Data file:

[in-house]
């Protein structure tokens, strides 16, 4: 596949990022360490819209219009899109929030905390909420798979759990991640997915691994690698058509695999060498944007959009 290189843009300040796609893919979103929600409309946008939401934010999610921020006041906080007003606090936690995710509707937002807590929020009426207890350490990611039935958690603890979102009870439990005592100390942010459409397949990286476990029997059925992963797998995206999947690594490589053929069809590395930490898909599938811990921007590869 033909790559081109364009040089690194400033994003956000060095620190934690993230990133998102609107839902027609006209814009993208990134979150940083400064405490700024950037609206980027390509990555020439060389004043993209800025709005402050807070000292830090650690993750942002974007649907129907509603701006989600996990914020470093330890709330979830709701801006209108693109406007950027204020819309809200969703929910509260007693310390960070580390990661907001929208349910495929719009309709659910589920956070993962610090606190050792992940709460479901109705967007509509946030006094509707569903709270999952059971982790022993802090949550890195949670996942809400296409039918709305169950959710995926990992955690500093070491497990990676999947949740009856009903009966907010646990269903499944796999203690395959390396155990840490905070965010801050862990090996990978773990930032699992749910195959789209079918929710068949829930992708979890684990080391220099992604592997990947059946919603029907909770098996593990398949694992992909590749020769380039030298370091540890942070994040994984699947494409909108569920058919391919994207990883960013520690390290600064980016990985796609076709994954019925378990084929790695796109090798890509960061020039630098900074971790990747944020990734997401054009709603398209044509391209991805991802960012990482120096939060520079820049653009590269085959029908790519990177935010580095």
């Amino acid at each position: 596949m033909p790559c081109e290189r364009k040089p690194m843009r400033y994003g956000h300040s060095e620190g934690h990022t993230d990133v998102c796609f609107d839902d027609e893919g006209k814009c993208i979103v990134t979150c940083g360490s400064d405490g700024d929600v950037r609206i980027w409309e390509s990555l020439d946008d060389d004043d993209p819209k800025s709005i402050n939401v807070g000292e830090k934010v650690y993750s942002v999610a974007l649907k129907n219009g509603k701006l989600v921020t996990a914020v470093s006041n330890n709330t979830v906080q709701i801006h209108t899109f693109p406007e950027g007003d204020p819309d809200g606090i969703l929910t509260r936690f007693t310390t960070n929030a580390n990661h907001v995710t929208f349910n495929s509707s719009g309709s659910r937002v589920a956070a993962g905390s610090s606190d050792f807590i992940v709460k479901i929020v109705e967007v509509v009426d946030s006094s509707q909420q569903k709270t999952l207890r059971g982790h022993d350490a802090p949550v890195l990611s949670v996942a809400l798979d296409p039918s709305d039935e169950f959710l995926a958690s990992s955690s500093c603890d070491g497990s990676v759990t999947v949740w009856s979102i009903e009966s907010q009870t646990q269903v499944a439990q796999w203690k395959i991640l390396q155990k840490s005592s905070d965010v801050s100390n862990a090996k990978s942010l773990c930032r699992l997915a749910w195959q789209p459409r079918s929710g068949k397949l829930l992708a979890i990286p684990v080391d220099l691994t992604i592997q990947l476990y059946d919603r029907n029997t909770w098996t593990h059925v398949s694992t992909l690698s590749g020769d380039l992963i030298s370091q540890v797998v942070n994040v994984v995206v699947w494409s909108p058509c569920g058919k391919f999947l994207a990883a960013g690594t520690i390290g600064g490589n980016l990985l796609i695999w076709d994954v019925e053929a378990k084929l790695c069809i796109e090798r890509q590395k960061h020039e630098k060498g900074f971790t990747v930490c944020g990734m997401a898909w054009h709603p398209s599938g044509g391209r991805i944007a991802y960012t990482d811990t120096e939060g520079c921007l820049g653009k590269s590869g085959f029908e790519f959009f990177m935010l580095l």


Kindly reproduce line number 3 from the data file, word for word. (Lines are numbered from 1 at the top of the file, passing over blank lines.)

């Amino acid at each position: 596949m033909p790559c081109e290189r364009k040089p690194m843009r400033y994003g956000h300040s060095e620190g934690h990022t993230d990133v998102c796609f609107d839902d027609e893919g006209k814009c993208i979103v990134t979150c940083g360490s400064d405490g700024d929600v950037r609206i980027w409309e390509s990555l020439d946008d060389d004043d993209p819209k800025s709005i402050n939401v807070g000292e830090k934010v650690y993750s942002v999610a974007l649907k129907n219009g509603k701006l989600v921020t996990a914020v470093s006041n330890n709330t979830v906080q709701i801006h209108t899109f693109p406007e950027g007003d204020p819309d809200g606090i969703l929910t509260r936690f007693t310390t960070n929030a580390n990661h907001v995710t929208f349910n495929s509707s719009g309709s659910r937002v589920a956070a993962g905390s610090s606190d050792f807590i992940v709460k479901i929020v109705e967007v509509v009426d946030s006094s509707q909420q569903k709270t999952l207890r059971g982790h022993d350490a802090p949550v890195l990611s949670v996942a809400l798979d296409p039918s709305d039935e169950f959710l995926a958690s990992s955690s500093c603890d070491g497990s990676v759990t999947v949740w009856s979102i009903e009966s907010q009870t646990q269903v499944a439990q796999w203690k395959i991640l390396q155990k840490s005592s905070d965010v801050s100390n862990a090996k990978s942010l773990c930032r699992l997915a749910w195959q789209p459409r079918s929710g068949k397949l829930l992708a979890i990286p684990v080391d220099l691994t992604i592997q990947l476990y059946d919603r029907n029997t909770w098996t593990h059925v398949s694992t992909l690698s590749g020769d380039l992963i030298s370091q540890v797998v942070n994040v994984v995206v699947w494409s909108p058509c569920g058919k391919f999947l994207a990883a960013g690594t520690i390290g600064g490589n980016l990985l796609i695999w076709d994954v019925e053929a378990k084929l790695c069809i796109e090798r890509q590395k960061h020039e630098k060498g900074f971790t990747v930490c944020g990734m997401a898909w054009h709603p398209s599938g044509g391209r991805i944007a991802y960012t990482d811990t120096e939060g520079c921007l820049g653009k590269s590869g085959f029908e790519f959009f990177m935010l580095l």